20 September 2016 Top United Nations officials have condemned attacks last night against a UN/Syrian Arab Red Crescent (SARC) aid convoy, as well as a SARC warehouse and health clinic in Urum al-Kubra (Big Orem), northwest of Aleppo city in Syria, in which about 20 civilians and one SARC staff member were killed and vital food and medical assistance was destroyed.
“Notification of the convoy – which planned to reach some 78,000 people – had been provided to all parties to the conflict and the convoy was clearly marked as humanitarian. There can be no explanation or excuse, no reason or rationale for waging war on brave and selfless humanitarian workers trying to reach their fellow citizens in desperLet me be clear: if this callous attack is found to be a deliberate targeting of humanitarians, it would amount to a war crimeate need of assistance,” said UN Emergency Relief Coordinator Stephen O’Brien in a statement issued yesterday evening by his office (OCHA).
According to the statement, initial reports also indicate that many people were killed or seriously injured, including SARC volunteers, as a result of the attacks. A SARC warehouse was also hit and a SARC health clinic was also reportedly severely damaged.
The attacks came on the heels of reports that the Syrian army had announced yesterday that the ceasefire that began on 12 September – aiming to curtail violence for seven consecutive days and allow access to humanitarian aid – had expired.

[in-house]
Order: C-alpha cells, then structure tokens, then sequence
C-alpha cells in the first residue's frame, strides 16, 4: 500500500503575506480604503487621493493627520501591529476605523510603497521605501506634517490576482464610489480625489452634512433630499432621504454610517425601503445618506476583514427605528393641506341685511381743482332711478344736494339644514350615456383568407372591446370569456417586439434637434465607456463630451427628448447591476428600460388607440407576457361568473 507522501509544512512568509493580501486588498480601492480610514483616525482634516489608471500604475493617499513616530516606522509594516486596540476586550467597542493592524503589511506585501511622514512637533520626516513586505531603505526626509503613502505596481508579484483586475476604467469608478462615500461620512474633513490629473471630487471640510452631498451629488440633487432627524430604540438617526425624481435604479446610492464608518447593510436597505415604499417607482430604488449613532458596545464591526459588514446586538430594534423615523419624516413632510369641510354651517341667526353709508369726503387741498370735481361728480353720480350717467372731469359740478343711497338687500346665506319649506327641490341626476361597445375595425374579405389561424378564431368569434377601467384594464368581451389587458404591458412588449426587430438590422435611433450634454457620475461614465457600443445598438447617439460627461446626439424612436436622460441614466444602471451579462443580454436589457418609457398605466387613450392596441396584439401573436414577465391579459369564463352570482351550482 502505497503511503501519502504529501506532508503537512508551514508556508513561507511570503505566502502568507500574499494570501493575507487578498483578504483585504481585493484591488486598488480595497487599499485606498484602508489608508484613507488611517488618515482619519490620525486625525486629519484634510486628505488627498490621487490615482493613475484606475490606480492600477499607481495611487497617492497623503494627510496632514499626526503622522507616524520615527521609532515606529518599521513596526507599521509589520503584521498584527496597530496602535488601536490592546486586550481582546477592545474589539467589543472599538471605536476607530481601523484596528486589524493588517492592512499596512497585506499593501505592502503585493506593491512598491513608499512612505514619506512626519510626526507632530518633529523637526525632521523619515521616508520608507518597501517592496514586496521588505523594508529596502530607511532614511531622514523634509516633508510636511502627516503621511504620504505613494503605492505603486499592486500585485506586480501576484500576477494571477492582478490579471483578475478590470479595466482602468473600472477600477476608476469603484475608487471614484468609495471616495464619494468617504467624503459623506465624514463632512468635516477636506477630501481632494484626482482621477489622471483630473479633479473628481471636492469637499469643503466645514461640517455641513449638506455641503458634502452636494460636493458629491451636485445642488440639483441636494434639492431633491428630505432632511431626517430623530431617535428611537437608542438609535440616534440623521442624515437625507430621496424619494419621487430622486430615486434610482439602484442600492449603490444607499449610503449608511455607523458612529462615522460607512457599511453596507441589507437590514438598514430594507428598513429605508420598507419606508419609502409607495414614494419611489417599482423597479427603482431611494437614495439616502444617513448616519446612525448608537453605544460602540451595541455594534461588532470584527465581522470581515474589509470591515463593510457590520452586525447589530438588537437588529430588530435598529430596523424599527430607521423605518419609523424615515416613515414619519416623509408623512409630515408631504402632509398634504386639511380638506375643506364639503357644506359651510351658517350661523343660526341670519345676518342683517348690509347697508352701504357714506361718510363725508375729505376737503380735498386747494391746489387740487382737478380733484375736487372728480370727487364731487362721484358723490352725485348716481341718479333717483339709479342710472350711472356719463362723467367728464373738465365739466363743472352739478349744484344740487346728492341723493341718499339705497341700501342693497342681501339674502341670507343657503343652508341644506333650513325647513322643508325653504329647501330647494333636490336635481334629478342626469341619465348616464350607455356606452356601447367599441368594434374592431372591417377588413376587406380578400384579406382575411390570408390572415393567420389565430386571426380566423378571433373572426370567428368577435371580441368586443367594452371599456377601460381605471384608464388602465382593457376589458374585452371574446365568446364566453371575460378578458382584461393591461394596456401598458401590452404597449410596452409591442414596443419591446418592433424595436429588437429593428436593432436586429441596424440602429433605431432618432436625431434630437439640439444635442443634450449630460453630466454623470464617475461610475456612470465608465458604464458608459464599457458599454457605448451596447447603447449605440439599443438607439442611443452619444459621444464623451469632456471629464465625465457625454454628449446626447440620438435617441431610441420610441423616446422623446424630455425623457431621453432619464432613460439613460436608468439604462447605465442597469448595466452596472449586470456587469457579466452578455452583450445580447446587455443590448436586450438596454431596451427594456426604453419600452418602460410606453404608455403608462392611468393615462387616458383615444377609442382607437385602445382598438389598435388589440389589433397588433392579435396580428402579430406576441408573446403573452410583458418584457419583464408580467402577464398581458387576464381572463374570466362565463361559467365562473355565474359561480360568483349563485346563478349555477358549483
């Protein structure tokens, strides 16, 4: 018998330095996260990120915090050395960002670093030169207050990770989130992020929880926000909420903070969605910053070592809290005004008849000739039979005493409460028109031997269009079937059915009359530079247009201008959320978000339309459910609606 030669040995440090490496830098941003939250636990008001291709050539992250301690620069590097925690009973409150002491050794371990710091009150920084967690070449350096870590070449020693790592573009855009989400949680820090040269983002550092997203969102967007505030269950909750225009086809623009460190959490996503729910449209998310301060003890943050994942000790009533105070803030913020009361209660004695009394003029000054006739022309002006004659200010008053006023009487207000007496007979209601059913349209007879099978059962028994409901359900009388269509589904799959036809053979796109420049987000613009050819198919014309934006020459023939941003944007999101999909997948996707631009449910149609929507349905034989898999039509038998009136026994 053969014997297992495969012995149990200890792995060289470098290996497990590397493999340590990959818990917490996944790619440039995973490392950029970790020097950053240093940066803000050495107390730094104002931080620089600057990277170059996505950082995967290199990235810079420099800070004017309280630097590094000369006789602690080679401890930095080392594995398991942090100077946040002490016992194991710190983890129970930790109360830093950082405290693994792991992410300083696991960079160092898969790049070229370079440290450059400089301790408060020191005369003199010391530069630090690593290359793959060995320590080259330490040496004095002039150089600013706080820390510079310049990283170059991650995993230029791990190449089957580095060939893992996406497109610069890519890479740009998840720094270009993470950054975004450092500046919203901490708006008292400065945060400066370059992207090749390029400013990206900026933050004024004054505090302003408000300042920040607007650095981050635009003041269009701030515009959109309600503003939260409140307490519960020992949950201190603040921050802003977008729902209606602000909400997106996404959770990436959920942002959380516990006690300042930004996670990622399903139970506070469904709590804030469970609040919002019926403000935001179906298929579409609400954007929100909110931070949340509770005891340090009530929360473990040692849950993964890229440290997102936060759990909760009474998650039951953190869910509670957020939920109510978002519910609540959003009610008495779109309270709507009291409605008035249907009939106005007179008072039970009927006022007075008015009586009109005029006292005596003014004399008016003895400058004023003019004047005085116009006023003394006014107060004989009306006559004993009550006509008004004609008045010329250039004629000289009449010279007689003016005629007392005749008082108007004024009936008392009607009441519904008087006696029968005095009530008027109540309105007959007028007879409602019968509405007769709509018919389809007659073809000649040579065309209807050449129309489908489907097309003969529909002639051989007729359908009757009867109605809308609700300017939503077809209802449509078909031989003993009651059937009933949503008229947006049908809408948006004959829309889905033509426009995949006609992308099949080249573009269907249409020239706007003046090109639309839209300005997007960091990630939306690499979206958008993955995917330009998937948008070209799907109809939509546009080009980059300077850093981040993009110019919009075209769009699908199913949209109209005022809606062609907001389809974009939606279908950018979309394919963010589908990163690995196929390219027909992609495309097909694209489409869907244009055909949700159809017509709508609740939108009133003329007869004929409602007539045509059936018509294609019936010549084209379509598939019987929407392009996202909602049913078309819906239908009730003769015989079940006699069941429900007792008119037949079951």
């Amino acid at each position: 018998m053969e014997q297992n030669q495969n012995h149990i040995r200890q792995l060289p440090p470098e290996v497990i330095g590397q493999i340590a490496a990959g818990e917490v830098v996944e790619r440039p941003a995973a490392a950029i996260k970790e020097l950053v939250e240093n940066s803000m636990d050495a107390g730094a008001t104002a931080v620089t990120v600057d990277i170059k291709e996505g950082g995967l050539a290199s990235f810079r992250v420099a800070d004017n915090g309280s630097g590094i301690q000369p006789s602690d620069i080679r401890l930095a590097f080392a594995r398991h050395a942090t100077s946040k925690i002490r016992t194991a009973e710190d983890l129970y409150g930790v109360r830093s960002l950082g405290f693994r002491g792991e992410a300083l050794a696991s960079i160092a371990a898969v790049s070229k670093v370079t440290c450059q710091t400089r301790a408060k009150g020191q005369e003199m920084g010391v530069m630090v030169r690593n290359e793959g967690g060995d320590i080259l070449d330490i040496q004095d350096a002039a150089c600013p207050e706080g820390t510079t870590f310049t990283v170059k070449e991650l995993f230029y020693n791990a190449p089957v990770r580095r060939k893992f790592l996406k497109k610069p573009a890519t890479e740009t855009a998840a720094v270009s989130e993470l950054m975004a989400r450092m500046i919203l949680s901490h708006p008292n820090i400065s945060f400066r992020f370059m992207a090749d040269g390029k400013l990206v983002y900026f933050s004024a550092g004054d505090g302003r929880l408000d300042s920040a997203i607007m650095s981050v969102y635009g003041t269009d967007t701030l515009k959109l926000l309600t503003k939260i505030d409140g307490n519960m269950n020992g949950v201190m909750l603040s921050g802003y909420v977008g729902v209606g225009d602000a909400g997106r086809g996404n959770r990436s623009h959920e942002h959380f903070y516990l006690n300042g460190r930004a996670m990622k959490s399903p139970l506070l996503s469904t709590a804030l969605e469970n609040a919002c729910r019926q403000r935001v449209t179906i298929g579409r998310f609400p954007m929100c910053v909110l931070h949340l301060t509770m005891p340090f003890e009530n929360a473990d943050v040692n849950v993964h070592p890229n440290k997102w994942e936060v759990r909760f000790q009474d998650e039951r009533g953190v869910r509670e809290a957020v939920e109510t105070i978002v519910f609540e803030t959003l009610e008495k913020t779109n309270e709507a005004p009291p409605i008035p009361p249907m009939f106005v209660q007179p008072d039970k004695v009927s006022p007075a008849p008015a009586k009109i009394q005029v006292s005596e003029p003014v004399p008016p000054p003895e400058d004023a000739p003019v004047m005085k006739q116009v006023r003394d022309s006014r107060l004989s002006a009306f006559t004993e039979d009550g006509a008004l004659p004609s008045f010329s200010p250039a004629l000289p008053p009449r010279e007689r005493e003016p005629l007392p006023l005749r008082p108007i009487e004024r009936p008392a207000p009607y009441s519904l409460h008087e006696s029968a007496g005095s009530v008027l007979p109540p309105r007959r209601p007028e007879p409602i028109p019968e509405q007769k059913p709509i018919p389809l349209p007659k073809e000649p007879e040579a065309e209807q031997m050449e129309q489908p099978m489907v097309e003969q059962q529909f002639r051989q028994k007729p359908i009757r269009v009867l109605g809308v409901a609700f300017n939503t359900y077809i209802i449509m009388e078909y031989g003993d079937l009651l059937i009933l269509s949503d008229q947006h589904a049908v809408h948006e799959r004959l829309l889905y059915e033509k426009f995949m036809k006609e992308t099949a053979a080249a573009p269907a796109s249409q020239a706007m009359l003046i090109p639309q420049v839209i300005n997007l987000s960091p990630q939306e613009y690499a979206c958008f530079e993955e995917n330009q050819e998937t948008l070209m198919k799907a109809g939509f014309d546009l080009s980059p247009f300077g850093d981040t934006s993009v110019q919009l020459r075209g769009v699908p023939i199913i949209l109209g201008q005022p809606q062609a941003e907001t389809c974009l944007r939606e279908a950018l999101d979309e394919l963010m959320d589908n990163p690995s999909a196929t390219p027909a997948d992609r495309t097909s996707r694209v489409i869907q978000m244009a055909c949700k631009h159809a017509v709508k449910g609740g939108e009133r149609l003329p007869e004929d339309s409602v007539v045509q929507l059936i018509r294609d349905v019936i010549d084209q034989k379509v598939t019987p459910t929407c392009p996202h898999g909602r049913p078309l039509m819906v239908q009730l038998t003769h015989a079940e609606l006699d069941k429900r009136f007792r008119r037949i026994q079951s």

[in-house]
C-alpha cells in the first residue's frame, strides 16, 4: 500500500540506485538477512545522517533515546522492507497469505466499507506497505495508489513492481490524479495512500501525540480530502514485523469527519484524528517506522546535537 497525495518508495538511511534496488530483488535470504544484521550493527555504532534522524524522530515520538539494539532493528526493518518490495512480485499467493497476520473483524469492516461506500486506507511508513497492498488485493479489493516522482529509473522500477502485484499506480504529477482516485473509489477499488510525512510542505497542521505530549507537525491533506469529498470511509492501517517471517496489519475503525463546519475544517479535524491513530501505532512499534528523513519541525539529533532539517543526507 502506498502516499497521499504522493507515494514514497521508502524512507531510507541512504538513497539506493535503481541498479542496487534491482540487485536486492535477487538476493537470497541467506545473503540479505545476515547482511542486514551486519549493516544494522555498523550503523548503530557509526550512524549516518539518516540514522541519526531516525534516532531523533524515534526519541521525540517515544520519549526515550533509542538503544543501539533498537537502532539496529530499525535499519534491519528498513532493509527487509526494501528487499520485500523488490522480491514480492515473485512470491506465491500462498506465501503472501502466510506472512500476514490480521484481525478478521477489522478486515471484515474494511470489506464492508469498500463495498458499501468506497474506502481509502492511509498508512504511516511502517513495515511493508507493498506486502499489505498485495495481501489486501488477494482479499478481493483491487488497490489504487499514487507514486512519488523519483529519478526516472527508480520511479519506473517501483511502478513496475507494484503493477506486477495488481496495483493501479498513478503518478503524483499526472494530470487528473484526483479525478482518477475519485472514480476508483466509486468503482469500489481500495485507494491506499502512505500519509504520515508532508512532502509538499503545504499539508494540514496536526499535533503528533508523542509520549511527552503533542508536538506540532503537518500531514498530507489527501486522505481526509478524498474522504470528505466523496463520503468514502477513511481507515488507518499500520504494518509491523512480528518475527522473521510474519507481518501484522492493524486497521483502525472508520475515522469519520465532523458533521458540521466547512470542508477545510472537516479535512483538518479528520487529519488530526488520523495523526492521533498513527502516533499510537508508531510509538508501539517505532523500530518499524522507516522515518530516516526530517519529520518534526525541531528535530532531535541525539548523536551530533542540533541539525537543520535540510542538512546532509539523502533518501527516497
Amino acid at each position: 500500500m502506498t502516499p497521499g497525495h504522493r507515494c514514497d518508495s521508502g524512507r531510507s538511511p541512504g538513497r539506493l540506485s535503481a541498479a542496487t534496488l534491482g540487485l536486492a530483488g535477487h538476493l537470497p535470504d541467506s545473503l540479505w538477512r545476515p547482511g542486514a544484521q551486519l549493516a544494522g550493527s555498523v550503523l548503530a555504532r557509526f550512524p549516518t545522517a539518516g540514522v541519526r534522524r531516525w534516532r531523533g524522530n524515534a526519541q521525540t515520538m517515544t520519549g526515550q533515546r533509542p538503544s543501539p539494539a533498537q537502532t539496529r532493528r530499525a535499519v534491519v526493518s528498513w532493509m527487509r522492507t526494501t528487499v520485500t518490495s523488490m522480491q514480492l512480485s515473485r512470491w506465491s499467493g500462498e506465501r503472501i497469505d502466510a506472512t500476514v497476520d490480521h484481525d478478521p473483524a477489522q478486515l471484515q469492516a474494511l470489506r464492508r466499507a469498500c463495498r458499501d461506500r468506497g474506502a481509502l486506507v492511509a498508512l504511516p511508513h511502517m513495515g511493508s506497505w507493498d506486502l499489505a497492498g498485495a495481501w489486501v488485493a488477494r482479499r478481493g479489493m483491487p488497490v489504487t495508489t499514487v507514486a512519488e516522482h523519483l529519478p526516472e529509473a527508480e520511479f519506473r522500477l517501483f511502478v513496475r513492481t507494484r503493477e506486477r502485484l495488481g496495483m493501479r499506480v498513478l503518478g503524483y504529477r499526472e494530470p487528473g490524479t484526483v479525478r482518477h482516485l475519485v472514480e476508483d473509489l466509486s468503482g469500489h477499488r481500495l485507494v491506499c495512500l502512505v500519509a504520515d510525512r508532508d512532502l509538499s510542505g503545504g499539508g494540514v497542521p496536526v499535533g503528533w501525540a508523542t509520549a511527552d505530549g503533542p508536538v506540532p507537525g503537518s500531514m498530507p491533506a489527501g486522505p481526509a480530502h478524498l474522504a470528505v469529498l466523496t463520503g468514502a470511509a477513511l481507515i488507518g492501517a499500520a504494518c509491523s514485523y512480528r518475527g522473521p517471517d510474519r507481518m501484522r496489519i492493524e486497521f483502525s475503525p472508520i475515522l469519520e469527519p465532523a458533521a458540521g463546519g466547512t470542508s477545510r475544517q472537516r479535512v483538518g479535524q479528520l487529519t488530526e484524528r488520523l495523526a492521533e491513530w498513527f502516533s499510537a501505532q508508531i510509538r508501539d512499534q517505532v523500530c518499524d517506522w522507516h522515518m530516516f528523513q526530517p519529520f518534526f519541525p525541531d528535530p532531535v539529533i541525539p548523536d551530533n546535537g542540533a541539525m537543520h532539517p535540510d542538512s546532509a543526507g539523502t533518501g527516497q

Condemning the attacks in the “strongest possible terms” and noting that he was “disgusted and horrified by the news,” Mr. O’Brien, who is also the Under-Secretary-General for Humanitarian Affairs, emphasized that international humanitarian law and human rights law plainly set out the basic responsibilities of warring parties to ensure the necessary protection of all humanitarian organizations, including personnel, facilities and other relief assets.
“Let me be clear: if this callous attack is found to be a deliberate targeting of humanitarians, it would amount to a war crime,” he said, calling for an immediate, impartial and independent investigation into the “deadly incident.”
“The perpetrators should know that they will one day be held accountable for violations of international humanitarian and human rights law,” he added.
Mr. O’Brien noted that despite very difficult and dangerous conditions, humanitarian aid organizations remain committed to continuing their work and reaching all those in need. In that regard, he reiterated a call for speedy, unconditional, and unimpeded and sustained access to the millions of people in need, particularly those in besieged and hard-to-reach areas across Syria.
“Now, more than ever, this horror has to be brought to an end,” he stressed.
Echoing those remarks, UN Secretary-General Ban Ki-moon referenced the attacks earlier today during the opening of the General Assembly’s annual general debate, emphasizing that the crisis in Syria is “taking the greatest number of lives and sowing the widest instability.”